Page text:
Comparisons of rakiya and other spirits are nothing new in Bulgaria – one such competition takes place annually in Sofia – but those contests consider alcoholic drinks mass-produced by established wineries and corporations. The event in the village, on the other hand, is open to residents of the area who make rakiya in their bathrooms, garages, and cellars. This competition attracts little fanfare and winning is solely a matter of local pride.
"Are all Bulgarians as touchy-feely as you?" The question had never occurred to me, until my friend Jenny asked me a few weeks after we met during our freshman year of college in Saint Paul, Minnesota. This was the first time I thought about personal space explicitly, even though I'd probably experienced it on a sensory level throughout my whole life. I was coming from a high school in Kuwait, which, although American in name, spirit, and language of instruction, was actually a hard-to-disentangle jumble of cultures, customs, greeting habits, and levels of touchiness.
To defrost from a long Arctic Vortex and to draw mangroves in charcoal I flew to an artist colony near Fort Myers, Florida, on an elongated and thin island, a Key. I didn't know there were Keys on the West Coast of Florida, only south of Miami, where I had never been. It seems a Key is a glorified sandbar which has gained solidity through vegetation sinking roots and tides bringing in more sand, mostly white but with specks of black. Some of the black came from thousands of years of shark teeth, and every morning I could see people collecting the teeth. It was an art form.
We're in the time of COVID-19, and I'm in the southernmost country in the world, save for New Zealand and Antarctica.
Restrictions are in place, although I read that ours are nothing like the lockdowns elsewhere around the world. Most days I feel lucky, although this is not luck that you'd necessarily want. It's fate at its purest; my parents moved from the United Kingdom more than forty years ago and settled us first in New Zealand, and then Australia. There but for the grace of a job offer go I and my family into most people's current reality.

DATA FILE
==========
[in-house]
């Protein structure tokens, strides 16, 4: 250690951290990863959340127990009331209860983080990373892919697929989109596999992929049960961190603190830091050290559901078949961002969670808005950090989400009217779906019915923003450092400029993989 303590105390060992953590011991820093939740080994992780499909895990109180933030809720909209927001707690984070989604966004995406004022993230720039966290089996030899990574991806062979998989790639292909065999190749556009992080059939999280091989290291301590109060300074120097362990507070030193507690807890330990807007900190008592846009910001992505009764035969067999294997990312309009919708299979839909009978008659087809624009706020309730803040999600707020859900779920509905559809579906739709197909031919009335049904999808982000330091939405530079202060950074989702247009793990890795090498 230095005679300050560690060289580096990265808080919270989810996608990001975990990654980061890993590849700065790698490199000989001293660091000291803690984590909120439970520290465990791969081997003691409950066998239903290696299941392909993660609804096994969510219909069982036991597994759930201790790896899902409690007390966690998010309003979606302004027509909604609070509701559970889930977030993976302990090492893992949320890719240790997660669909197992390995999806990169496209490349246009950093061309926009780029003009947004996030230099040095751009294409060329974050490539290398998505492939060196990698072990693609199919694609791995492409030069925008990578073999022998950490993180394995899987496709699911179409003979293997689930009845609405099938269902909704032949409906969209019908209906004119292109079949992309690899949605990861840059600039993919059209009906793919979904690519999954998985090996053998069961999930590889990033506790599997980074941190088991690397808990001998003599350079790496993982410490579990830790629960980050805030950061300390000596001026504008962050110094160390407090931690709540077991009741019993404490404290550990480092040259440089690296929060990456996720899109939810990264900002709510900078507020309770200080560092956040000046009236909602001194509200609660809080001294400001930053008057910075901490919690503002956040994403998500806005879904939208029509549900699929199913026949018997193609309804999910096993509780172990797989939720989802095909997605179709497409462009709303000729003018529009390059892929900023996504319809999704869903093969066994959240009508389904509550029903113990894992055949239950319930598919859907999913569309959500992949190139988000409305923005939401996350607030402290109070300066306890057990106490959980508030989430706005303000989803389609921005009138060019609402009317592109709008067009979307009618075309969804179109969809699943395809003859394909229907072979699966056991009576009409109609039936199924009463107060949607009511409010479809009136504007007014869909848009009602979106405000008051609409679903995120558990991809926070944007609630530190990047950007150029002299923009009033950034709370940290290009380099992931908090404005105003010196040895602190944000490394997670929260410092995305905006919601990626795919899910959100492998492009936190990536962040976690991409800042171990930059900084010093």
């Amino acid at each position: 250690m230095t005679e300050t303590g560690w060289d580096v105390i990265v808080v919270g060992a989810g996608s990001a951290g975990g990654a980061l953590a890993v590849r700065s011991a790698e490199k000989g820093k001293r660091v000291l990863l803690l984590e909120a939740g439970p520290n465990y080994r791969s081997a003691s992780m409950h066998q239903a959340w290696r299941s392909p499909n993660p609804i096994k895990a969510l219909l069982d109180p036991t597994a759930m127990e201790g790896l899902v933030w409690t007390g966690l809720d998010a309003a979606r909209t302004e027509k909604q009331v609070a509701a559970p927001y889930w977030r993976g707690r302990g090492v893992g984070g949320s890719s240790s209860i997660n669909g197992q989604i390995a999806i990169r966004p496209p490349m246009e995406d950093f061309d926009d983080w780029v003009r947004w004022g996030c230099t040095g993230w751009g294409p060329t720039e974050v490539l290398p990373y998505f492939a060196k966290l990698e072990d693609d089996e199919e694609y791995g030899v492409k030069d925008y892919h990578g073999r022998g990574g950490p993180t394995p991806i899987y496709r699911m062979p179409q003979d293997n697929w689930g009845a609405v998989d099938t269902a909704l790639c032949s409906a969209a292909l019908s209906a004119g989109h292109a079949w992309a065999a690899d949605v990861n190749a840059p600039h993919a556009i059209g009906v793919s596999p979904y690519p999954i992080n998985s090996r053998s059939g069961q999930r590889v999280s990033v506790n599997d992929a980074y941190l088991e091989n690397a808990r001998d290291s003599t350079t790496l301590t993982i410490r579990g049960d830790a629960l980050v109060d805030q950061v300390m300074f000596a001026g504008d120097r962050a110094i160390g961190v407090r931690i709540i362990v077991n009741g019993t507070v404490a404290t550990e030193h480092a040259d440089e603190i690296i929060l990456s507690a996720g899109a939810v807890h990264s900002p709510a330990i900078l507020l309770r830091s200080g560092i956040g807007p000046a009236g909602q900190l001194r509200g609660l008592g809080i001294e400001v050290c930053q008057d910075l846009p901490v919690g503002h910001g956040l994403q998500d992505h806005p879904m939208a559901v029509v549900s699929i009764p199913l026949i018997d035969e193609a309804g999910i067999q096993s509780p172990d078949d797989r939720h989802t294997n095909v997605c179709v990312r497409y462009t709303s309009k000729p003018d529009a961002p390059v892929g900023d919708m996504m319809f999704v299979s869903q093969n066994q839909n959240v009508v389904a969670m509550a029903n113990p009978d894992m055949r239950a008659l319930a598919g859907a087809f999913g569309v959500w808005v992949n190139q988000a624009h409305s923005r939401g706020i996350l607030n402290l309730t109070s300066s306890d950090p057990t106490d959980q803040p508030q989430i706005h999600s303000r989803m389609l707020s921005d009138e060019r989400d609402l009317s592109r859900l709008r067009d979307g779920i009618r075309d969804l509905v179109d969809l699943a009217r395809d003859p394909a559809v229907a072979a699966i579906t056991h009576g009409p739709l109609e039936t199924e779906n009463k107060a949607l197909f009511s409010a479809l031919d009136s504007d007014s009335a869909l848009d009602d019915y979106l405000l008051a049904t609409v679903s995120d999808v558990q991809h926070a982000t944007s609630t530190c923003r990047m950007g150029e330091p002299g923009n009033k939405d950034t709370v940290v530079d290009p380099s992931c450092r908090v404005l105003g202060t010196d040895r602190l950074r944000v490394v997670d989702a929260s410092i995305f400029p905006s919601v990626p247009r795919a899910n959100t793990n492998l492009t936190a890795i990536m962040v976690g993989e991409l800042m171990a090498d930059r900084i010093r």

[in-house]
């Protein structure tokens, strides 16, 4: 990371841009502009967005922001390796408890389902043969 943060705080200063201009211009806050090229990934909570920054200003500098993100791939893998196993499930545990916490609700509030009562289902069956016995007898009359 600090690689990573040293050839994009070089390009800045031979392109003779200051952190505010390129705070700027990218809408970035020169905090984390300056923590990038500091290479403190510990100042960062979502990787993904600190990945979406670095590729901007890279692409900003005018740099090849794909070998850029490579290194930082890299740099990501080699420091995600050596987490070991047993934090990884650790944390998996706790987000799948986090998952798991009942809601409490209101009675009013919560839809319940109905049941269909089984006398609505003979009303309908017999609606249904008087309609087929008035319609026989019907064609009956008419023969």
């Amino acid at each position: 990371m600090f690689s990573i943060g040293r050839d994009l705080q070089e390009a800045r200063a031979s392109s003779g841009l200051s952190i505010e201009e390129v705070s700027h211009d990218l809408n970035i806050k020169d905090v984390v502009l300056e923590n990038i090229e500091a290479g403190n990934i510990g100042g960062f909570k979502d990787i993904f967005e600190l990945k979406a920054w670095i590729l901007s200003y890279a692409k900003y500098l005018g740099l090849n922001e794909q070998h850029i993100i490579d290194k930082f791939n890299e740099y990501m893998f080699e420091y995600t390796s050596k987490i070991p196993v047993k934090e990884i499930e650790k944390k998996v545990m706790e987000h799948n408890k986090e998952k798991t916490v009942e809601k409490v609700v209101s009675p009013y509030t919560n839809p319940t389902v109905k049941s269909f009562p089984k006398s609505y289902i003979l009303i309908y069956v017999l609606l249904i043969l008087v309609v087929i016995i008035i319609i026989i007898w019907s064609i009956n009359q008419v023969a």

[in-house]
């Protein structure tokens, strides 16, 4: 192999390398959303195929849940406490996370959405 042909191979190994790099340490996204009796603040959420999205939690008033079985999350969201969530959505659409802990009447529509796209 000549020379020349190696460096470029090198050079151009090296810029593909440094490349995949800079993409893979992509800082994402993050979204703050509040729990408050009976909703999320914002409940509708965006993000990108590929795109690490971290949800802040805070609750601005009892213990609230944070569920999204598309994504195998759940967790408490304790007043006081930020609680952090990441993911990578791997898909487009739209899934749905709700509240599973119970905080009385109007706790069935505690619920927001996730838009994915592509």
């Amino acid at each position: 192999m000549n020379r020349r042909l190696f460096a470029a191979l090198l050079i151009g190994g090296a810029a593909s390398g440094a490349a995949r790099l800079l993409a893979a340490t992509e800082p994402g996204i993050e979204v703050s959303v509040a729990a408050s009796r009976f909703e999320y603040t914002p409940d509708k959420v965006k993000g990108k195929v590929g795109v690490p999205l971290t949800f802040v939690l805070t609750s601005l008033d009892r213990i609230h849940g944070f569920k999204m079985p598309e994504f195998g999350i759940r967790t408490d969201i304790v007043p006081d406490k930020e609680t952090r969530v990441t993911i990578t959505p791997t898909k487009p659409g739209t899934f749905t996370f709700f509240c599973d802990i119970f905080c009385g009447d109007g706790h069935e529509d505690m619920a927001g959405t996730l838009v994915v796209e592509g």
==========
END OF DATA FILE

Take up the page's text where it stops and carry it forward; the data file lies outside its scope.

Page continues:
I've been to Bulgaria twice, separated by a gap of three years, though it feels like I've actually been to two different Bulgarias. This difference is on my mind as I think of how my home country, America, has changed in about the same timeframe. I feel like I've lived in two different Americas lately, and think back to Bulgaria looking for words to pinpoint this sensation.
Mt. Everest, April 2011
He knew he could conquer the anguish. His head pounded against dehydration and thin mountain air, as if a tiny demon lodged in his ear canal, pitchfork raised, the same demon who might whisper to him, What are you doing here, heading to the top of the world? Are you who you think you are?
The White Gentleman decided that the weather was too beautiful this morning to waste the day in everyday nonsense. Therefore, he put on his happy hat and flung the door open with a flourish. He took a deep breath, then stepped onto the street with his left foot. The town was still asleep.
The street was so quiet that he could hear his footsteps. He'd take three steps and then a hop, because walking in an even cadence was boring.
If somebody's heart stops due to a trauma, such as a car accident or a fall, CPR cannot save them. I know this, but I don't know if it is the same with cycling. I know you should ask the victim if they're okay and shake their shoulders firmly between two hands. Jerry is on his back, one foot clipped into a pedal, legs across the frame like he's resting. It is hot and sweat drips from the tip of my nose onto his face when I bend over. I shake his shoulders and ask, Are you okay?
Once upon a time, a husband and a wife lived in a town. They were very rich, but had no children. They were very sad about this.
One afternoon, the wife sat embroidering by a window in their rich house, near the road and kept an eye on the passers-by. She noticed that an apple-seller, pushing a cart with baskets of lovely looking apples, was walking under her window. She stopped the man and asked what the price of the apples was. He said, “I sell each apple for three gold coins, madam.”